there are repair components that don't often circulate in the non--pro-shop world. The inserts used by the shop I employed were different than what I've seen before. Very high-end shop. I trust their work. We discussed the options beforehand, and I was convinced.
 

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Having a well-working grinding company is as essential as it is not easy to find. I consider myself lucky ...
 

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I'd say twin plugs and larger valves. That's a bunch of distributors on one engine, but oddly, not a big mod in itself as the engine was designed to have the diz on either side.
 
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Hey wait a minute there Sergio......twin plugs?
It is a (new) GTAm head with new valve seats and revised pipes. I put this photo to appreciate the grinding work we rely on.
 

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Very nice head work on those. Did you find any cracks on those at all?
However, the cracks found in the heads and bases, in the presence of thin thicknesses, are usually repaired by ultrasonic welding.
 

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..It is a (new) GTAm head with new valve seats and revised pipes. I put this photo to appreciate the grinding work we rely on.
Ok that explains that. As far as US welding goes... I would have thought that the area of the spark plug holes and valve seats would be quite thick ...perhaps too thick to US weld no? Most of the repair schemes I see being recommended show conventional TIG welding and grinding at the locations of the cracks with controlled pre-heating and control of the cooling down rate. But I suppose the shop selected to carry out the repair will have their preferred methods regardless.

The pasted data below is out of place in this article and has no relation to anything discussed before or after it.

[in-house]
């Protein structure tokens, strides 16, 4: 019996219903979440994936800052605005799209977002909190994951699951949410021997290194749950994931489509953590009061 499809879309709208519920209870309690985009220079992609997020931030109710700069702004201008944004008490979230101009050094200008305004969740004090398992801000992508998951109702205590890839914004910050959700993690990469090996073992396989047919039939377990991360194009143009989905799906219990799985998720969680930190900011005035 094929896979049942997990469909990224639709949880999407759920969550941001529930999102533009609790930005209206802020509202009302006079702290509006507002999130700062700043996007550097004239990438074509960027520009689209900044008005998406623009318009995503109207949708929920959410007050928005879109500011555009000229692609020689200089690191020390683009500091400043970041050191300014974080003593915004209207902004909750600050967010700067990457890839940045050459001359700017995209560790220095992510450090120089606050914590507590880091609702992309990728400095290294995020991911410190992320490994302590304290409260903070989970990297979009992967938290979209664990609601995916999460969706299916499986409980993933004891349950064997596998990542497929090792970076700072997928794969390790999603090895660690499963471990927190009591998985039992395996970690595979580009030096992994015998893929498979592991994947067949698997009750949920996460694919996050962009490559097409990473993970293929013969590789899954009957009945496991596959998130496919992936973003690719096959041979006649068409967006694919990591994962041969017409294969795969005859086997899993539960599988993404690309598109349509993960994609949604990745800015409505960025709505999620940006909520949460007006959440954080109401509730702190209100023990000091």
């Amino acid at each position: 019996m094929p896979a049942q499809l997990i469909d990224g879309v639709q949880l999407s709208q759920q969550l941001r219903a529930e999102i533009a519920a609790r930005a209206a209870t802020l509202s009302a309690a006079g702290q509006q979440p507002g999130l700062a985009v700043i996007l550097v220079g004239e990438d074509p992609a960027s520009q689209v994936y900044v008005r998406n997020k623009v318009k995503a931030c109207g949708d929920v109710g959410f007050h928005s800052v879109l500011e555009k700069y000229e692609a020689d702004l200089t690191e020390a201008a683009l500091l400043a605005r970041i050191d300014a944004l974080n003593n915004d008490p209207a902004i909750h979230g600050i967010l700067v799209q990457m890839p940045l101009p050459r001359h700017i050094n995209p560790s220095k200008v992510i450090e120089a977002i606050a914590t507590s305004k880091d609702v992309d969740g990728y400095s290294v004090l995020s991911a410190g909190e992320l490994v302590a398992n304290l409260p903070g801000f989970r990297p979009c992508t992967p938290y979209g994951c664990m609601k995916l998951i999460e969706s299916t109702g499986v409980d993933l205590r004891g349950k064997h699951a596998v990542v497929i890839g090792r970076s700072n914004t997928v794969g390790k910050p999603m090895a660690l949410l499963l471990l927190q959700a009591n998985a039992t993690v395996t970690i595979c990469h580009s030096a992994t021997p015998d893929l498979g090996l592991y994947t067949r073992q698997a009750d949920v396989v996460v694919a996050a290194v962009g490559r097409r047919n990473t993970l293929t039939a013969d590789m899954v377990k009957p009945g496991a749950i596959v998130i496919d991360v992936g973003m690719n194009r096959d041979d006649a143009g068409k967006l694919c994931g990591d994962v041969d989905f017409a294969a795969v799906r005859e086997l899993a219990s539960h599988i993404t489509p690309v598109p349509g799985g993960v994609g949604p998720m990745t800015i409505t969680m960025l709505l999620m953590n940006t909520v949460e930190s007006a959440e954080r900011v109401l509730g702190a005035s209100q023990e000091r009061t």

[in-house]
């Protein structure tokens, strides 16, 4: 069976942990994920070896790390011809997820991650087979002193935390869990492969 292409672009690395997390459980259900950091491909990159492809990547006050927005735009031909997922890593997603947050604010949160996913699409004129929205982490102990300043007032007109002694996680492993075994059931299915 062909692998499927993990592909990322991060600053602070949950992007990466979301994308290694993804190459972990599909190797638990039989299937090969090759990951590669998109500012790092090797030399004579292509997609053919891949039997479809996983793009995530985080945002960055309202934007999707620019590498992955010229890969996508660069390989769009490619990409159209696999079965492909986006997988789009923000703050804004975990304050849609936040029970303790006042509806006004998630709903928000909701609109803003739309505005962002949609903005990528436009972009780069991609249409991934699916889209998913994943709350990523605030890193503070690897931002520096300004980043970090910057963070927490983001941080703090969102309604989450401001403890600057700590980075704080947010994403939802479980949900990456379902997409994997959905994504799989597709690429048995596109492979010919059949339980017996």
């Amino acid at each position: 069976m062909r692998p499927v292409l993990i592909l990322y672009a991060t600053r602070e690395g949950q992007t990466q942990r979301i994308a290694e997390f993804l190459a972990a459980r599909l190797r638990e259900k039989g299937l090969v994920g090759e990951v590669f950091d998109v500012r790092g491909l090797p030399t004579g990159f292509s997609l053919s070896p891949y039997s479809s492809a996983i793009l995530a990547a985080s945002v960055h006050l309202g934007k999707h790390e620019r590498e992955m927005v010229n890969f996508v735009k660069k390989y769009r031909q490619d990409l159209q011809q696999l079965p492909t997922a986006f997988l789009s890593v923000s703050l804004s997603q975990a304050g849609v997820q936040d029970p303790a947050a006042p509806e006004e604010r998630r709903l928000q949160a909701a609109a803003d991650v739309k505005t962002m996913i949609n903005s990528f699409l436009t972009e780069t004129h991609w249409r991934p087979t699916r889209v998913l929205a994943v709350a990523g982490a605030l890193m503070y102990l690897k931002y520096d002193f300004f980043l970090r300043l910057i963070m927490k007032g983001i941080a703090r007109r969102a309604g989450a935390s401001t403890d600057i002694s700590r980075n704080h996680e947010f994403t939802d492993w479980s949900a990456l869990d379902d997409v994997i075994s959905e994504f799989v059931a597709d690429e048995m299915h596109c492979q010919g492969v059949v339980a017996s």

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Dear Montreal enthusiasts,

Since summer last year I am the owner of a Montreal of 1972. During test drives of 15-30 mins the car was running without issues. When I extended to 45 mins plus I discovered bubbling of the cooling fluid in the expansion tank. The car has been at 2 Alfa shops now, gone through several tests and we still have not been able to indicate a root cause of the bubbling behavior.

Below I present an overview of all checks done and associated findings:
  • Cooling system cleaned with Bardahl
  • Fan and thermostat checked on function: good
  • Thermostat cap renewed: tighter spring version installed
  • Cooling fluid checked for exhaust gasses: none
  • Motor oil checked for cooling fluids: none
  • Radiator effectiveness tested: very good
  • Cylinder walls checked with endoscope for boiler scale presence by: very clean, just some corrosion
  • Engine is running very well, no white smoke whatsoever and oil and water temperatures are good also after long drives (the engine is not overheating)

The mechanics of both shops indicate that the head gaskets, neither head cracks can be the problem given their measurements and observations, but they do not know what is..

Any suggestions, advice, thoughts are very welcome to help solve this mystery

Many thanks,
Corwin
Hi do you know an Montréal engine for sale?
Thanks
Rama
 

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there are repair components that don't often circulate in the non--pro-shop world. The inserts used by the shop I employed were different than what I've seen before. Very high-end shop. I trust their work. We discussed the options beforehand, and I was convinced.
Time will tell if the repair works. I've used Time Certs before to repair stripped spark plug threads on a Touring Roadster head (...1844) with good results. Unless the cracks are tiny and do not extend into the water jacket, it is hard to see how Time Certs could be effective in this application. I believe that Bruce Taylor recommends having the cracks in the head ground out and the metal replaced by welding in new material.

Mark
 

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At the end of the welding operations (of any kind) it would be advisable to carry out the impregnation work (I hope that the translator indicates it correctly ...).